In 1992, UNESCO founded the Memory of the World programme to protect and preserve documentary heritage worldwide. Key message: If worldwide commitment to professionally preserving documents is not intensified considerably, a portion of collected works containing important historical, cultural and scientific knowledge will be lost in the foreseeable future. Substantial effort is needed to preserve documents and professional storage and organisation often present a challenge due to a lack of resources and capacities. Destruction, illegal trading and also climate conditions further complicate this endeavour. Acidic papers become decayed, historical manuscripts are damaged by ink corrosion, sound carriers become unusable and those that are still well preserved are threatened by the rapid disappearance of fully functional display devices. Digitalisation and digital preservation of digital content also present new challenges. UNESCO wants to create awareness of these questions and calls on Member States to make arrangements for the long-term preservation of digital heritage.
Key objectives of the programme
1. Ensuring the sustainable preservation of physical and digital documentary heritage 2. Creating universal access to documentary heritage 3. Raising awareness of the existence and significance of documentary heritage
The Memory of the World Register
The programme is supported by the International Memory of the World Register. It exhibits valuable book collections, manuscripts, scores, unique copies and image, sound and film documents that are of particular global significance. As a “communication medium”, the register aims to draw the public’s attention to the importance of documents and their preservation. The Memory of the World Register currently comprises 427 entries - including the 21 Demands of Solidarity,the Collection of Indigenous Languages in Mexico, the Warsaw Ghetto Archives and the Göttingen Gutenberg Bible, which is one of the first examples of letterpress printing.
Memory of the World in Austria
Austria currently safeguards 15 documents and collections that are included in the Memory of the World Register. These include three international joint entries (the Bibliotheca Corviniana Collection, the Golden Bull and the Philosophical Legacy of Ludwig Wittgenstein):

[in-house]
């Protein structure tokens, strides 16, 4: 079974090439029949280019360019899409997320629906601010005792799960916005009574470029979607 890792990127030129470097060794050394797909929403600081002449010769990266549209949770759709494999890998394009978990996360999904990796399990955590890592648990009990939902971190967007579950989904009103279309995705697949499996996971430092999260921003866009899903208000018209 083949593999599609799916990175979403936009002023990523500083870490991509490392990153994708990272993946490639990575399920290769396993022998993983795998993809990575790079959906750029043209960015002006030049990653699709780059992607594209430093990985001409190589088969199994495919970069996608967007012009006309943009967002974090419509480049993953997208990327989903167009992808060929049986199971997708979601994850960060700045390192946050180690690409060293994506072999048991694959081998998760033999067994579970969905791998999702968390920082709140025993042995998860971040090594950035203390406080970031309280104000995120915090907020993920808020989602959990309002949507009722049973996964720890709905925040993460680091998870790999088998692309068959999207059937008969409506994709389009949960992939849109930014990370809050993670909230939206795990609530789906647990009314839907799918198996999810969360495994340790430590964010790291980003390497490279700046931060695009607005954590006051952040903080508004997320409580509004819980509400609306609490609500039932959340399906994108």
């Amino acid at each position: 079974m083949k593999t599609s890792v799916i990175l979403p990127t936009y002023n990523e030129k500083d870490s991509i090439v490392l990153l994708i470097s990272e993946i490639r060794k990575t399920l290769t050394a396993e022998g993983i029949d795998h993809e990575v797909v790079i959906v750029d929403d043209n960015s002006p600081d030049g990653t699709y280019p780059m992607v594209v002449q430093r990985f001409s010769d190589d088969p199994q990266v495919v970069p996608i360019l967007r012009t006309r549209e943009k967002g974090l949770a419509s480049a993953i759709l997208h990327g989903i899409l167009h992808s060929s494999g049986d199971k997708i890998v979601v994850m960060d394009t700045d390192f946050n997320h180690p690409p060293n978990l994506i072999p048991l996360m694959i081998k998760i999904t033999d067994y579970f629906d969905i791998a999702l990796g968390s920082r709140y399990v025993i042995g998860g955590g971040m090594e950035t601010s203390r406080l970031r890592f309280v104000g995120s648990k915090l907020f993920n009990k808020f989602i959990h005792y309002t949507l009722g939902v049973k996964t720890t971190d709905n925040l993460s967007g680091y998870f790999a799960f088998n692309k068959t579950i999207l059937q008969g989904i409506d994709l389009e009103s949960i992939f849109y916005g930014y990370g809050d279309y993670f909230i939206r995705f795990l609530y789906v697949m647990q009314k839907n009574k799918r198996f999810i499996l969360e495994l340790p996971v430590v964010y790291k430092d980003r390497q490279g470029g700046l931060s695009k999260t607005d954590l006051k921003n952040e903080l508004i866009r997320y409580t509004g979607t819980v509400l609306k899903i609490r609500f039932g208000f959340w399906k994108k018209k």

- Vienna Dioscurides, Austrian National Library
- The Final Act of the Congress of Vienna 1815, Austrian State Archives
- The Historical Collections (1899–1950) of the Vienna Phonogrammarchiv of the Austrian Academy of Sciences (ÖAW)
- The Papyrus Collection (Erzherzog Rainer Collection), Austrian National Library
- Schubert Collection, Vienna City Library
- Atlas Blaeu-Van der Hem, Austrian National Library
- Brahms Collection, Gesellschaft der Musikfreunde
- Collection of Gothic Architectural Drawings, the Graphic Collection at the Academy of Fine Arts Vienna
- Bibliotheca Corviniana, Austrian National Library (submitted together with Hungary, Belgium, Germany, France and Italy)
- Tabula Peutingeriana, Austrian National Library
- Arnold Schönberg Estate at the Arnold Schönberg Center
- Mainz Psalter, Austrian National Library
- The Golden Bull, Haus-, Hof- und Staatsarchiv, Austrian National Library (together with Germany)
- The Philosophical Legacy of Ludwig Wittgenstein, Austrian National Library (together with Great Britain, Canada and the Netherlands)
- The Documents on the Semmering Railway, Vienna Technical Museum
There are also national equivalents, which exist alongside the International Register, such as the Memory of Austria Register. This was established in 2014 and now comprises 59 documents and collections that are of cultural and historical significance to Austria.